Impact of invasive species on YOUR environment

May 10, 2012
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Invasive species are species from an area other than your own. They can have either positive or negative effects on your local ecosystem. You might have heard about the Burmese python in Florida. It is not in Florida but in other states as well destroying their ecosystems. Since Burmese pythons are top predators, the rest of the animals are its prey and species could go extinct. Another example of invasive species is the Stinkbug. Even though they bother most people, they also destroy fruits and vegetables severely hurting agriculture. A farmer’s profit can go down over night by a simple insect that needs food. So, invasive species can hurt the economy as well as the environment. An example of a positive effect of invasive species is in the Great Plains. An invasive species of weed came in; it destroyed the native grass by out competing it for space. But the animals can eat the weed so the weed provides native animals with food.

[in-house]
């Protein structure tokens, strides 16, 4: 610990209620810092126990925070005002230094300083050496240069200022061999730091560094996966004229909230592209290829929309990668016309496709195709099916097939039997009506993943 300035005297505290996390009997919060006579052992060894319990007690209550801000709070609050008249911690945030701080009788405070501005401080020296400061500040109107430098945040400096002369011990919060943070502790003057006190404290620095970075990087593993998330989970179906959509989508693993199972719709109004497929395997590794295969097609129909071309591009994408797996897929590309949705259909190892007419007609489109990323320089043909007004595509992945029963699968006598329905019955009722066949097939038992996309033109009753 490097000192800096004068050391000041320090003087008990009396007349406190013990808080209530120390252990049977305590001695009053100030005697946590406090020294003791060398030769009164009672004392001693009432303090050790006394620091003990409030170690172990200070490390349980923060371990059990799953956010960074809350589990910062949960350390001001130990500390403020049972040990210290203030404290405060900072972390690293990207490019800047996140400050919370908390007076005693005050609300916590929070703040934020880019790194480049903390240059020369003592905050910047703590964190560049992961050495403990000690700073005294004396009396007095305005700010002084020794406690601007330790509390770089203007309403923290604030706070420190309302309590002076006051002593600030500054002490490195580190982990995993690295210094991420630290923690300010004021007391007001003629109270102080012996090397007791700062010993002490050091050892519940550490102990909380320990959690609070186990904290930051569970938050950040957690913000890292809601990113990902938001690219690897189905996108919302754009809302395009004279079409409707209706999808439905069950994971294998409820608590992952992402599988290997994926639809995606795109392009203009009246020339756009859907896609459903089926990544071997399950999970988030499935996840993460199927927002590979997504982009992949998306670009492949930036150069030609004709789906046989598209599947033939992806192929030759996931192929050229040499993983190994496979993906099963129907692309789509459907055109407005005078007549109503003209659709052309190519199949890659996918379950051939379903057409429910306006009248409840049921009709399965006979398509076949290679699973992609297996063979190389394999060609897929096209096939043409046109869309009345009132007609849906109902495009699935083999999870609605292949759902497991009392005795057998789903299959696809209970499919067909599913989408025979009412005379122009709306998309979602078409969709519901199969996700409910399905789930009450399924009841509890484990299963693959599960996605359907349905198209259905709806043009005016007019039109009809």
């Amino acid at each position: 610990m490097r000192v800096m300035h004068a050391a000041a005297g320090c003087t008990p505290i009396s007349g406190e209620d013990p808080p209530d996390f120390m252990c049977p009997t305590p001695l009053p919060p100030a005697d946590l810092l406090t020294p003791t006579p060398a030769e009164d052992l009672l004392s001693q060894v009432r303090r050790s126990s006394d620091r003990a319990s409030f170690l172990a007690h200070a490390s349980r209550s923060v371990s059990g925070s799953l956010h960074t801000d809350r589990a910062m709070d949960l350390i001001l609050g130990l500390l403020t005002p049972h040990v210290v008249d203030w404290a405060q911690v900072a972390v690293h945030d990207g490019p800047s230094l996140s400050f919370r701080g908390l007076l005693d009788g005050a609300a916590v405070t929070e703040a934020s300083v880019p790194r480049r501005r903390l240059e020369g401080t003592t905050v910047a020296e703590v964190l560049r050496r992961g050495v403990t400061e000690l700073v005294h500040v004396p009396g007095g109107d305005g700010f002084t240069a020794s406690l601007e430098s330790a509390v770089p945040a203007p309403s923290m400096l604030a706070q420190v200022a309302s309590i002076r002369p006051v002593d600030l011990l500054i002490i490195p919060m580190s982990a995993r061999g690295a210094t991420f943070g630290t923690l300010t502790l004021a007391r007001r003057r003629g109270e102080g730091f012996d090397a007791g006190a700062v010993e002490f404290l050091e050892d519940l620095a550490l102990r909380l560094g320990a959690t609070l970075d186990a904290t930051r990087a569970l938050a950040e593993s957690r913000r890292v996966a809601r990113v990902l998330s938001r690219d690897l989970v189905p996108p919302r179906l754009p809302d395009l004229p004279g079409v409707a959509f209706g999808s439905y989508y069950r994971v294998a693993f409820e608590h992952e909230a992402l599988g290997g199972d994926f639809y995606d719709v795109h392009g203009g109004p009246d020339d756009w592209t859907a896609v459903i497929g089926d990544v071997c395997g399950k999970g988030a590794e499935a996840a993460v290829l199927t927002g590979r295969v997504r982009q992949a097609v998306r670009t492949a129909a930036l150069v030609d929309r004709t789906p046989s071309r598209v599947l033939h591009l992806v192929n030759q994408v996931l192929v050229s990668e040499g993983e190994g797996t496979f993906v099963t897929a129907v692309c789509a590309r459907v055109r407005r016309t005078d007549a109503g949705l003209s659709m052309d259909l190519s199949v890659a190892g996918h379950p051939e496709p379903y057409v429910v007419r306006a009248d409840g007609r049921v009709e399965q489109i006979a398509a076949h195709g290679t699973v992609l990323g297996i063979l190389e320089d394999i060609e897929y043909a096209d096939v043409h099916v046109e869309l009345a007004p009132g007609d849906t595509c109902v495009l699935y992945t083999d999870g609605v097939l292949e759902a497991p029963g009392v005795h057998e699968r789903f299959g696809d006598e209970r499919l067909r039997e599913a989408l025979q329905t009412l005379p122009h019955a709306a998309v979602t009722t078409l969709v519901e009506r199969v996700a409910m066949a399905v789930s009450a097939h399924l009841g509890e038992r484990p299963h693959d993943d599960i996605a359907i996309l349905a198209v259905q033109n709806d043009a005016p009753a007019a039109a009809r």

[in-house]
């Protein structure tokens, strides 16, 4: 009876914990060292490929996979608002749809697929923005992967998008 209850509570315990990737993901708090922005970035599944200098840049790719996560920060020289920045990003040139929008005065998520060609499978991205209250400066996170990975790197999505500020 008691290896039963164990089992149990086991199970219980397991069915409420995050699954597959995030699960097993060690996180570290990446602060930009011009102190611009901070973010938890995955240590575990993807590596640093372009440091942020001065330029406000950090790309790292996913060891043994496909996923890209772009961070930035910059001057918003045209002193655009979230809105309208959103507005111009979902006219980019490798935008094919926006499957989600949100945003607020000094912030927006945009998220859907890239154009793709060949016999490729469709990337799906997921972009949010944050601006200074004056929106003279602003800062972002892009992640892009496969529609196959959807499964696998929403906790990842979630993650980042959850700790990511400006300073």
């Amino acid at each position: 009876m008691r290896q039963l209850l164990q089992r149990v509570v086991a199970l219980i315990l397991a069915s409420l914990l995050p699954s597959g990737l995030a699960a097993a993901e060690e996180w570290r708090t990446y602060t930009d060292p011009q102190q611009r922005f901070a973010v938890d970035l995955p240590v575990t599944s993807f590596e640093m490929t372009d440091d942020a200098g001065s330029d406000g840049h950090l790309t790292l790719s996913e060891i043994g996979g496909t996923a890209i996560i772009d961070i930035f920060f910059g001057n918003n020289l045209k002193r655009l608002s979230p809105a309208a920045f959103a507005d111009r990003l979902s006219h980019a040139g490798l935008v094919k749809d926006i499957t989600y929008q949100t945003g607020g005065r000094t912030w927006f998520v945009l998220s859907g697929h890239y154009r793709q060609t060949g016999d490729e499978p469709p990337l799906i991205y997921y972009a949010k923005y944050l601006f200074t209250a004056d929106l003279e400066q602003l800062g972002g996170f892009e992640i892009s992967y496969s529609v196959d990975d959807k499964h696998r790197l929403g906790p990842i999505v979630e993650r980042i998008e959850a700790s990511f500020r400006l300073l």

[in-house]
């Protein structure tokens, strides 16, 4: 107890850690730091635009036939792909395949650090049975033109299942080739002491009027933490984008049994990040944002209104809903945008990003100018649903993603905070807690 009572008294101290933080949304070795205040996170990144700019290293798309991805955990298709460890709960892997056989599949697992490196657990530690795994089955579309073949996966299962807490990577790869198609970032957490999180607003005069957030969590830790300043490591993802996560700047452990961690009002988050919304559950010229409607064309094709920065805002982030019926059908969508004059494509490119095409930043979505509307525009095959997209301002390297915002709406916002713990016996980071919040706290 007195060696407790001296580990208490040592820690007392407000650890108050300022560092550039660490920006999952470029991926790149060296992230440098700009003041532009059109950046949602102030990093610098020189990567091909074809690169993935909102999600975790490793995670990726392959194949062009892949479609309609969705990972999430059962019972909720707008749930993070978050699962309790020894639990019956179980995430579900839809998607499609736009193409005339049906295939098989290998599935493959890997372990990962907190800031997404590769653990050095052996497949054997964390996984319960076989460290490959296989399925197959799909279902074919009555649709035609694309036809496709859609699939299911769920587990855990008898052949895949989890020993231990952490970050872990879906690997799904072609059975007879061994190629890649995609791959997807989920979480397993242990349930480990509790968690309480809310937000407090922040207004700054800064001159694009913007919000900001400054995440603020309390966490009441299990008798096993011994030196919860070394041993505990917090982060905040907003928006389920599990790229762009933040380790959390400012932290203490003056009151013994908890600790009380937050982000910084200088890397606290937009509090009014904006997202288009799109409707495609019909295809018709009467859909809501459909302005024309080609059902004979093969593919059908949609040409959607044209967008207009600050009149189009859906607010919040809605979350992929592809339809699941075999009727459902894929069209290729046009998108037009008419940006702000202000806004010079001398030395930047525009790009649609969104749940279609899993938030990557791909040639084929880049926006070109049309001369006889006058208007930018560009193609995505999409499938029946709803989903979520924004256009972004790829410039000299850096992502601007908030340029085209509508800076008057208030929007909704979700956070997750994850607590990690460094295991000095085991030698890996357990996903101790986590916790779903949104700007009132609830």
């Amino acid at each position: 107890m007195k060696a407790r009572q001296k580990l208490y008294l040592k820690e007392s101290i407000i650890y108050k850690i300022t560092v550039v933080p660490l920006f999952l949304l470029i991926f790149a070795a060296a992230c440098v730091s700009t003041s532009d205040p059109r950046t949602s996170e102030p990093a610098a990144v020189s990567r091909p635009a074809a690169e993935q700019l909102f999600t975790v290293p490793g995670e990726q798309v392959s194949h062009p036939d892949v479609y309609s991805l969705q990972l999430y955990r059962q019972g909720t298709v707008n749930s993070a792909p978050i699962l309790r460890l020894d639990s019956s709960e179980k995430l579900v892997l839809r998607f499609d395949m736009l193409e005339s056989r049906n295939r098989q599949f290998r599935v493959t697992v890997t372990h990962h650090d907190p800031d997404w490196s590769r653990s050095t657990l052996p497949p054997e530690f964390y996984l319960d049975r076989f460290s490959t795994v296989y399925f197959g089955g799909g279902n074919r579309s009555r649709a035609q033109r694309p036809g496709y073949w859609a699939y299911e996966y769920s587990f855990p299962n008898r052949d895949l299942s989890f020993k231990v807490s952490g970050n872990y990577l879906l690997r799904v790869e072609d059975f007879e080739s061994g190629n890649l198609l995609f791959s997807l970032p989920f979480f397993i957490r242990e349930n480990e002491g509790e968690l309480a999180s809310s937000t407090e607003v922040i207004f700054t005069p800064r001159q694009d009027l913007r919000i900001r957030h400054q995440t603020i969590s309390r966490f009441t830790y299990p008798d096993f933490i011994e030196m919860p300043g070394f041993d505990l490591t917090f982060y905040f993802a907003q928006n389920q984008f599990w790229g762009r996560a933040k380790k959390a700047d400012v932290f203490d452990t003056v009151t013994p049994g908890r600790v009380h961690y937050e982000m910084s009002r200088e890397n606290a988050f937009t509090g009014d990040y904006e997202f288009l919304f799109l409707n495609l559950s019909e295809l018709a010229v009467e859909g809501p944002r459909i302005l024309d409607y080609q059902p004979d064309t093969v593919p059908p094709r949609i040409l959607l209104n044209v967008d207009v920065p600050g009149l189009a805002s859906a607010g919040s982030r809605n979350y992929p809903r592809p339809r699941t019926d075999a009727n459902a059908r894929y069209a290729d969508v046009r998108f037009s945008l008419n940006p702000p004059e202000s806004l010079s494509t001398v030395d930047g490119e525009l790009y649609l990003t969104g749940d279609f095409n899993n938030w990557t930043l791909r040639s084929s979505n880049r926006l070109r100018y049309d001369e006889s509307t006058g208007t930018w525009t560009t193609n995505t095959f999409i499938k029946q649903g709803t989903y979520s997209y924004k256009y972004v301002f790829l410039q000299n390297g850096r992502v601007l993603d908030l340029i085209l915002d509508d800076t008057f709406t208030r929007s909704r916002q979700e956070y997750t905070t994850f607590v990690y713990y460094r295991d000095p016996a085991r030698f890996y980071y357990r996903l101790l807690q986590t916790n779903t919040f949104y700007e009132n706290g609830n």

You can do a lot to help the containment of invasive species. You can join a club that can provide money to a local park that can use it to buy equipment to take out invasive species. You can also join a park clean up organization and remove invasive plants and animals. You can help at home too. If you don’t buy exotic plants then you have averted that plant’s introduction to the ecosystem. The Burmese Python was introduced when a person released it into the Everglades. Do not release exotic animals into the wild. That animal is invasive. Do not open packages with fruits from foreign countries. They may contain invasive species. The Stinkbug was introduced this way. Do not throw away live exotic fish into a lake that fish is invasive. The Asian Carp in the Mississippi river and Nile perch in Lake Victoria were introduced that way. The consequences of introducing invasive species are massive. Don’t aide but help in the removal. At Sandy Hook, New Jersey, an invasive species of beach grass called Asian Shore Grass is in completion, or natural struggle for survival with the American Beach Grass. You can join organizations like Clean Ocean Action or the New Jersey Sea Grant to help with the removal. Many parks have brochures that serve as public service announcements. You can pick one up and read it. It usually has a number that you can call. If you call that number you can join park clubs that specialize in the eradication of invasive species.





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